Internet slang has come a long way from its humble beginnings when we peppered our AIMs and BBMs with acronyms like “lol” and “omg.” Today, the words and phrases we create evolve so quickly that keeping up requires you to be ~extremely online~ nearly all of the time, or you’ll fall behind. 

The words we make up and use online are — in addition to being weird and hilarious — a telling reflection of the times we’re living in. Here are some of our favorites.


Sheng, a mixture of Kiswahili and English spoken in Kenya. A casual inquiry, similar to “what’s the plan?”


Brazilian Portuguese. A man who politically aligns himself with the progressive left, but privately holds misogynistic and homophobic attitudes

Translation: “what about this girl who dressed up as a feminist esquerdomacho for Halloween??? best costume ever”


Brazilian Portuguese. A queer person; usually a gay man. The term initially referenced the click-clack, or “pock-pock” sound made by heels hitting the floor. This used to be a derogatory term on Brazilian social media, but it no longer has negative connotations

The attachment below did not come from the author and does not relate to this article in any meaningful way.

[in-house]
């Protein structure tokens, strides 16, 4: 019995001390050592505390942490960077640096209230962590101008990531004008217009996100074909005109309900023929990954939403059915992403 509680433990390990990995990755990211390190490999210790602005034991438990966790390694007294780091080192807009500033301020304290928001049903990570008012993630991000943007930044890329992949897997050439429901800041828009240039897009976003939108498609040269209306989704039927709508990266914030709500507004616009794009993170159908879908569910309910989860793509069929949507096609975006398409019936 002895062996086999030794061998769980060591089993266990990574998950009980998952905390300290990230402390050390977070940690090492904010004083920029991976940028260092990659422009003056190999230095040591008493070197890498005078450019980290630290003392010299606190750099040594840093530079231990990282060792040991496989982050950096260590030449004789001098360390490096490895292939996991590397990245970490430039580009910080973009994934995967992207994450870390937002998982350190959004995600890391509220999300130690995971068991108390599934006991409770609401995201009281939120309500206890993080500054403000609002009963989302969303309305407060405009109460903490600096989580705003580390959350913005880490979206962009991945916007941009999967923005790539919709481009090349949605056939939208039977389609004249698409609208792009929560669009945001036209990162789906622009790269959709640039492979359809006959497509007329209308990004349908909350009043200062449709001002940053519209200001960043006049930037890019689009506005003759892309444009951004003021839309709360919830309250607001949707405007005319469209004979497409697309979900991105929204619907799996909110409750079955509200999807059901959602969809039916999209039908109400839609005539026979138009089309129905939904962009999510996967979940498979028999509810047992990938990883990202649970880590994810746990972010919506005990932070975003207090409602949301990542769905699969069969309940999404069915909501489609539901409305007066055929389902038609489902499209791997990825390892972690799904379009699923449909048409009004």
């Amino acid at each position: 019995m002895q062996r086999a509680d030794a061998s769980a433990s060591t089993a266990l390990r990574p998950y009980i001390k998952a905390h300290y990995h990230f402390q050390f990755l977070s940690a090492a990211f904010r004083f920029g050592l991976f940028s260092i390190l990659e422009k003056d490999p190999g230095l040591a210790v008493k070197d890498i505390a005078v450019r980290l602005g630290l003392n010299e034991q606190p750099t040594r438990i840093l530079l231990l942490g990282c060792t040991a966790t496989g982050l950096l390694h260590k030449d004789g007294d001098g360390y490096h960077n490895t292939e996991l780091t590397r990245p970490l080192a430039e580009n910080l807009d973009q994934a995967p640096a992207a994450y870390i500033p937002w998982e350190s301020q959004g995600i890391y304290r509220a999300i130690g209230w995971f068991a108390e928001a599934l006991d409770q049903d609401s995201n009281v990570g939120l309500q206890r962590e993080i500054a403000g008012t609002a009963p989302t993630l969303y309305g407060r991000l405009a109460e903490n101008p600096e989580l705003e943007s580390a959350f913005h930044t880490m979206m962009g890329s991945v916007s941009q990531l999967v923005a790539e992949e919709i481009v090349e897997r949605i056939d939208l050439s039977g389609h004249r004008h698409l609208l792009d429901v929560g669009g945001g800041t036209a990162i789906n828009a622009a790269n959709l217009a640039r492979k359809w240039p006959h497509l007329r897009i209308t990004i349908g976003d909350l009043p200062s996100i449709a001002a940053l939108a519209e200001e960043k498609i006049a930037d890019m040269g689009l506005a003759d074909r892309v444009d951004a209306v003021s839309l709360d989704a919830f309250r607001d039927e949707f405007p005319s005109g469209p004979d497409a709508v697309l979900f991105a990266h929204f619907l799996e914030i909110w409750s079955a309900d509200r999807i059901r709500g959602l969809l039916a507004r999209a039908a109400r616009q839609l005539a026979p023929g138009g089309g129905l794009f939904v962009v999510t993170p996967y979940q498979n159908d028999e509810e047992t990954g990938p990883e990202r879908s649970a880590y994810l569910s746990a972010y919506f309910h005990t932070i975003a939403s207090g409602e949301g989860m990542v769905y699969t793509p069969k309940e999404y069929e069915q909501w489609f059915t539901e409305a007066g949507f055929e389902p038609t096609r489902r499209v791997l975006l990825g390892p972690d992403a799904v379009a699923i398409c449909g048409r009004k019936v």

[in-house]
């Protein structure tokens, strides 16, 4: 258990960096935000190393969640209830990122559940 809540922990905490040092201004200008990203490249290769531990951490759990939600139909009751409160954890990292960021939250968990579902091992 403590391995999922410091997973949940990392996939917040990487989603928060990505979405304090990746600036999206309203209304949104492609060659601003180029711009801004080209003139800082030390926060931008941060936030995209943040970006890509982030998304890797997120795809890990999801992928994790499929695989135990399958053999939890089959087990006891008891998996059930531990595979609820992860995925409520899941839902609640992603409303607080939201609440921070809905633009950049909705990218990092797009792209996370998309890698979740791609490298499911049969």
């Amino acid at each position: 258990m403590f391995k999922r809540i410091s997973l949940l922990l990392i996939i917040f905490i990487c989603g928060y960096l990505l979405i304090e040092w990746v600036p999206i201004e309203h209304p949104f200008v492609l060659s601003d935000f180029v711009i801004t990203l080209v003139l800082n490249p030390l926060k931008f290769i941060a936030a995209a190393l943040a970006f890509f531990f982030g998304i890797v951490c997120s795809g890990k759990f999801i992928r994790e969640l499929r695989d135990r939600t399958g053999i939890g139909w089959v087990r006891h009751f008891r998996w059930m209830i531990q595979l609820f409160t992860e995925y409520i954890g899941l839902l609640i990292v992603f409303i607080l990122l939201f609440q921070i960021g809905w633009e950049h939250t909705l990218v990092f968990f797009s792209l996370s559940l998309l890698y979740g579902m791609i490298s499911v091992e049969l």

oi sumido

Brazilian Portuguese. This literally means “hi, stranger,” and is the equivalent to “you up?” in English; often used when a romantic or sexual interest is implied

Translation: “I received an “oi sumido!” when I went to look, it was from 99 [a Brazilian ride-hailing app]”

柠檬精 (ningmengjing)

Mandarin. Literally means “lemon fairy”; is used to describe someone who is sour with envy

mili pili

Argentine Spanish. An abbreviation of common the Spanish female names Milagros and Pilar, this is shorthand for young, affluent women who are likely Catholic and embrace an entitled, basic lifestyle. Sometimes shortened to “mili”

Translation: “God I’m sick of these Milis on Instagram”


South African English. The feeling of being challenged, cheated, or disturbed

彩虹屁 (caihong pi)

Mandarin. Literally translates to “rainbow fart”; a compliment given in an intentionally exaggerated and silly way

Translation: “Sehun stood behind the fans and listened to their rainbow fart! He even questioned whether their compliment is real? LOL! Netizens: ‘Both the idol and fans are so dope!'”

 奶茶自由 (naicha ziyou); 车厘子自由(chelizi ziyou); and 口红自由 (kouhong ziyou)

Mandarin. Translates to “bubble tea freedom,” “cherries freedom,” and “lipstick freedom,” respectively. Each describes a different (low) level of financial independence, signaling that you have enough money to afford all the bubble tea (about ¥20), cherries (about ¥100+/kilogram), or lipstick (¥200+) that you want